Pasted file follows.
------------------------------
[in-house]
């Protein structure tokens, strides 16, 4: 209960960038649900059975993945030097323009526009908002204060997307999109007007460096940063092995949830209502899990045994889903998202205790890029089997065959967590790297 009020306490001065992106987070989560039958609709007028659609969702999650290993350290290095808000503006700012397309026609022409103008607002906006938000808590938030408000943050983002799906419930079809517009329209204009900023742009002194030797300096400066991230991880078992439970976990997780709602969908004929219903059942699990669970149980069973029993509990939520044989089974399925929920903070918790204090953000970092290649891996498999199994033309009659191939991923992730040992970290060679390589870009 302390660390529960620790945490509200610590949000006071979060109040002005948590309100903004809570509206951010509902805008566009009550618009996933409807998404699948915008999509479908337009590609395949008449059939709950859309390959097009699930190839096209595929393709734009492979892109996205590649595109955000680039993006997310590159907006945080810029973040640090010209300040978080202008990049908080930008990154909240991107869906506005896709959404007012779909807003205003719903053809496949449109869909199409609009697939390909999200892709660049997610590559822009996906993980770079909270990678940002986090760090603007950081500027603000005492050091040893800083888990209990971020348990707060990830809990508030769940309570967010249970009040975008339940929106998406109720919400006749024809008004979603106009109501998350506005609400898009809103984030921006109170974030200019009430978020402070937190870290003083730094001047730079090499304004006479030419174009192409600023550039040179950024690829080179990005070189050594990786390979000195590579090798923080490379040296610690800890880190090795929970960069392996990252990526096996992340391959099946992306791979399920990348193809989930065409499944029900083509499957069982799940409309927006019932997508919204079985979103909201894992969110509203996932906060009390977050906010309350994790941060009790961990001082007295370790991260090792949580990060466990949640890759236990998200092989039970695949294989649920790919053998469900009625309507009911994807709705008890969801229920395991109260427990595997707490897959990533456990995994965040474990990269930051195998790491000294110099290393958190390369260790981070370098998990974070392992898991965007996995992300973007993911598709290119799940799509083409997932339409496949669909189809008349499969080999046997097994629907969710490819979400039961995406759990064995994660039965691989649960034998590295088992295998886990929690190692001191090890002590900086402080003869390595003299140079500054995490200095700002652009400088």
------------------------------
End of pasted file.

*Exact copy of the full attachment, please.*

[in-house]
């Protein structure tokens, strides 16, 4: 209960960038649900059975993945030097323009526009908002204060997307999109007007460096940063092995949830209502899990045994889903998202205790890029089997065959967590790297 009020306490001065992106987070989560039958609709007028659609969702999650290993350290290095808000503006700012397309026609022409103008607002906006938000808590938030408000943050983002799906419930079809517009329209204009900023742009002194030797300096400066991230991880078992439970976990997780709602969908004929219903059942699990669970149980069973029993509990939520044989089974399925929920903070918790204090953000970092290649891996498999199994033309009659191939991923992730040992970290060679390589870009 302390660390529960620790945490509200610590949000006071979060109040002005948590309100903004809570509206951010509902805008566009009550618009996933409807998404699948915008999509479908337009590609395949008449059939709950859309390959097009699930190839096209595929393709734009492979892109996205590649595109955000680039993006997310590159907006945080810029973040640090010209300040978080202008990049908080930008990154909240991107869906506005896709959404007012779909807003205003719903053809496949449109869909199409609009697939390909999200892709660049997610590559822009996906993980770079909270990678940002986090760090603007950081500027603000005492050091040893800083888990209990971020348990707060990830809990508030769940309570967010249970009040975008339940929106998406109720919400006749024809008004979603106009109501998350506005609400898009809103984030921006109170974030200019009430978020402070937190870290003083730094001047730079090499304004006479030419174009192409600023550039040179950024690829080179990005070189050594990786390979000195590579090798923080490379040296610690800890880190090795929970960069392996990252990526096996992340391959099946992306791979399920990348193809989930065409499944029900083509499957069982799940409309927006019932997508919204079985979103909201894992969110509203996932906060009390977050906010309350994790941060009790961990001082007295370790991260090792949580990060466990949640890759236990998200092989039970695949294989649920790919053998469900009625309507009911994807709705008890969801229920395991109260427990595997707490897959990533456990995994965040474990990269930051195998790491000294110099290393958190390369260790981070370098998990974070392992898991965007996995992300973007993911598709290119799940799509083409997932339409496949669909189809008349499969080999046997097994629907969710490819979400039961995406759990064995994660039965691989649960034998590295088992295998886990929690190692001191090890002590900086402080003869390595003299140079500054995490200095700002652009400088």